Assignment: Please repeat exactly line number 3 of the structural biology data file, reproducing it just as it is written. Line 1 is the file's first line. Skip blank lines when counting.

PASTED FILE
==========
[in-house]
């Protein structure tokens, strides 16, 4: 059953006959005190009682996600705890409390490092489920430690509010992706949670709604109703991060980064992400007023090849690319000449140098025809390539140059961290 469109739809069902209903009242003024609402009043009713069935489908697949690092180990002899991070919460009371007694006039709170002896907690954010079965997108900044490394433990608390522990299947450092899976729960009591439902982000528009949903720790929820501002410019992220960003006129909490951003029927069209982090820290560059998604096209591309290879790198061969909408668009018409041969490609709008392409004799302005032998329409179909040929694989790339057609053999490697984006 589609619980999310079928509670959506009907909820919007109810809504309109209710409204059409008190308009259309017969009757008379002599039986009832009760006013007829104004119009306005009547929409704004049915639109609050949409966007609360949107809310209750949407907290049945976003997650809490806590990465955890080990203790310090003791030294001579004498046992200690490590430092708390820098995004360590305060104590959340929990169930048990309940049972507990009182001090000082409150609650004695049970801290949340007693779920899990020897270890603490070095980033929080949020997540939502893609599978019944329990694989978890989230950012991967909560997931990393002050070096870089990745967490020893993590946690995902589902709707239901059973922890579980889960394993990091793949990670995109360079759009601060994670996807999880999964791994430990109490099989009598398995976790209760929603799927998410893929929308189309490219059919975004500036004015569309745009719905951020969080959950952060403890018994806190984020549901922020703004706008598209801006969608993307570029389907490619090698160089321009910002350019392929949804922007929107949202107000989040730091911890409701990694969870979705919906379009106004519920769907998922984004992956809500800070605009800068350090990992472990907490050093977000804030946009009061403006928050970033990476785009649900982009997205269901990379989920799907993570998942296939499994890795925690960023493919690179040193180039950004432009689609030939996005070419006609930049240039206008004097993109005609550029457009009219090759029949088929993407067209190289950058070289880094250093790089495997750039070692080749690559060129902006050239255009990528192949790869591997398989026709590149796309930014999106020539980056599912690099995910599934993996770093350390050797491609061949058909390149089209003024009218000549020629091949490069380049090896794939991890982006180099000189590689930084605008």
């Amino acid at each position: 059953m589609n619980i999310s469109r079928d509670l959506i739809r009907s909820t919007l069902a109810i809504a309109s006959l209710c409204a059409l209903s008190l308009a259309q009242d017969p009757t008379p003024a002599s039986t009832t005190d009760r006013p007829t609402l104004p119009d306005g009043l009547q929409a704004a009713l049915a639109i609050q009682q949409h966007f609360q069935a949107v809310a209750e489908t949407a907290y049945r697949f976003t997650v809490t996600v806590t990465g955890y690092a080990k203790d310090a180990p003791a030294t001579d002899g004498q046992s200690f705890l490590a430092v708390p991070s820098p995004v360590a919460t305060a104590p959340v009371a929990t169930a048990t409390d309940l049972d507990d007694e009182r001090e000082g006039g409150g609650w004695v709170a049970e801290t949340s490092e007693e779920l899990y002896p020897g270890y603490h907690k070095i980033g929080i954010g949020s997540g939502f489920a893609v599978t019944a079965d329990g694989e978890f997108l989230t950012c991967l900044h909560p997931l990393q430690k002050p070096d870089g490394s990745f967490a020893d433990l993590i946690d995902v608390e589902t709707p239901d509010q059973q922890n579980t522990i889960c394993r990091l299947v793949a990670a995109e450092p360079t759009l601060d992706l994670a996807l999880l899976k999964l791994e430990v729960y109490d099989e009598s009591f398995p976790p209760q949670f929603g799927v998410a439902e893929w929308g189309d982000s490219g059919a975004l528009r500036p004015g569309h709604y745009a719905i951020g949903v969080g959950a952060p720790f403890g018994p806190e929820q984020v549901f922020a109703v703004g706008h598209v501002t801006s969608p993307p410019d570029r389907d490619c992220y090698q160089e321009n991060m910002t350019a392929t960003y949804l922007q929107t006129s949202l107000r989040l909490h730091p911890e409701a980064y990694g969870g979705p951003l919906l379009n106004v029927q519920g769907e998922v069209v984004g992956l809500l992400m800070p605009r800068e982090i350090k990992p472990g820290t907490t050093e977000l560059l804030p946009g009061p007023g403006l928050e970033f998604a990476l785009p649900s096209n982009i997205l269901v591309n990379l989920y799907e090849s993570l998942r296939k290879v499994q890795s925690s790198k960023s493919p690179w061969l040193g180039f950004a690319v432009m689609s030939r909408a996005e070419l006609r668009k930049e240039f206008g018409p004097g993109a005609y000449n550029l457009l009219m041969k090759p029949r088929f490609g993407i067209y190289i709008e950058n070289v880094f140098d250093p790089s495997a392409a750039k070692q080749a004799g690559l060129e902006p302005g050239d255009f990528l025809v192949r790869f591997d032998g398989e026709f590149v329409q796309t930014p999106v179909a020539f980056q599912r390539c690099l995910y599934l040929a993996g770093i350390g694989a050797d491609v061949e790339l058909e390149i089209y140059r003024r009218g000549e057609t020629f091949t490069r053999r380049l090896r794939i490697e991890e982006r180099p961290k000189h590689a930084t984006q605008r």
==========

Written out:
């Amino acid at each position: 059953m589609n619980i999310s469109r079928d509670l959506i739809r009907s909820t919007l069902a109810i809504a309109s006959l209710c409204a059409l209903s008190l308009a259309q009242d017969p009757t008379p003024a002599s039986t009832t005190d009760r006013p007829t609402l104004p119009d306005g009043l009547q929409a704004a009713l049915a639109i609050q009682q949409h966007f609360q069935a949107v809310a209750e489908t949407a907290y049945r697949f976003t997650v809490t996600v806590t990465g955890y690092a080990k203790d310090a180990p003791a030294t001579d002899g004498q046992s200690f705890l490590a430092v708390p991070s820098p995004v360590a919460t305060a104590p959340v009371a929990t169930a048990t409390d309940l049972d507990d007694e009182r001090e000082g006039g409150g609650w004695v709170a049970e801290t949340s490092e007693e779920l899990y002896p020897g270890y603490h907690k070095i980033g929080i954010g949020s997540g939502f489920a893609v599978t019944a079965d329990g694989e978890f997108l989230t950012c991967l900044h909560p997931l990393q430690k002050p070096d870089g490394s990745f967490a020893d433990l993590i946690d995902v608390e589902t709707p239901d509010q059973q922890n579980t522990i889960c394993r990091l299947v793949a990670a995109e450092p360079t759009l601060d992706l994670a996807l999880l899976k999964l791994e430990v729960y109490d099989e009598s009591f398995p976790p209760q949670f929603g799927v998410a439902e893929w929308g189309d982000s490219g059919a975004l528009r500036p004015g569309h709604y745009a719905i951020g949903v969080g959950a952060p720790f403890g018994p806190e929820q984020v549901f922020a109703v703004g706008h598209v501002t801006s969608p993307p410019d570029r389907d490619c992220y090698q160089e321009n991060m910002t350019a392929t960003y949804l922007q929107t006129s949202l107000r989040l909490h730091p911890e409701a980064y990694g969870g979705p951003l919906l379009n106004v029927q519920g769907e998922v069209v984004g992956l809500l992400m800070p605009r800068e982090i350090k990992p472990g820290t907490t050093e977000l560059l804030p946009g009061p007023g403006l928050e970033f998604a990476l785009p649900s096209n982009i997205l269901v591309n990379l989920y799907e090849s993570l998942r296939k290879v499994q890795s925690s790198k960023s493919p690179w061969l040193g180039f950004a690319v432009m689609s030939r909408a996005e070419l006609r668009k930049e240039f206008g018409p004097g993109a005609y000449n550029l457009l009219m041969k090759p029949r088929f490609g993407i067209y190289i709008e950058n070289v880094f140098d250093p790089s495997a392409a750039k070692q080749a004799g690559l060129e902006p302005g050239d255009f990528l025809v192949r790869f591997d032998g398989e026709f590149v329409q796309t930014p999106v179909a020539f980056q599912r390539c690099l995910y599934l040929a993996g770093i350390g694989a050797d491609v061949e790339l058909e390149i089209y140059r003024r009218g000549e057609t020629f091949t490069r053999r380049l090896r794939i490697e991890e982006r180099p961290k000189h590689a930084t984006q605008r």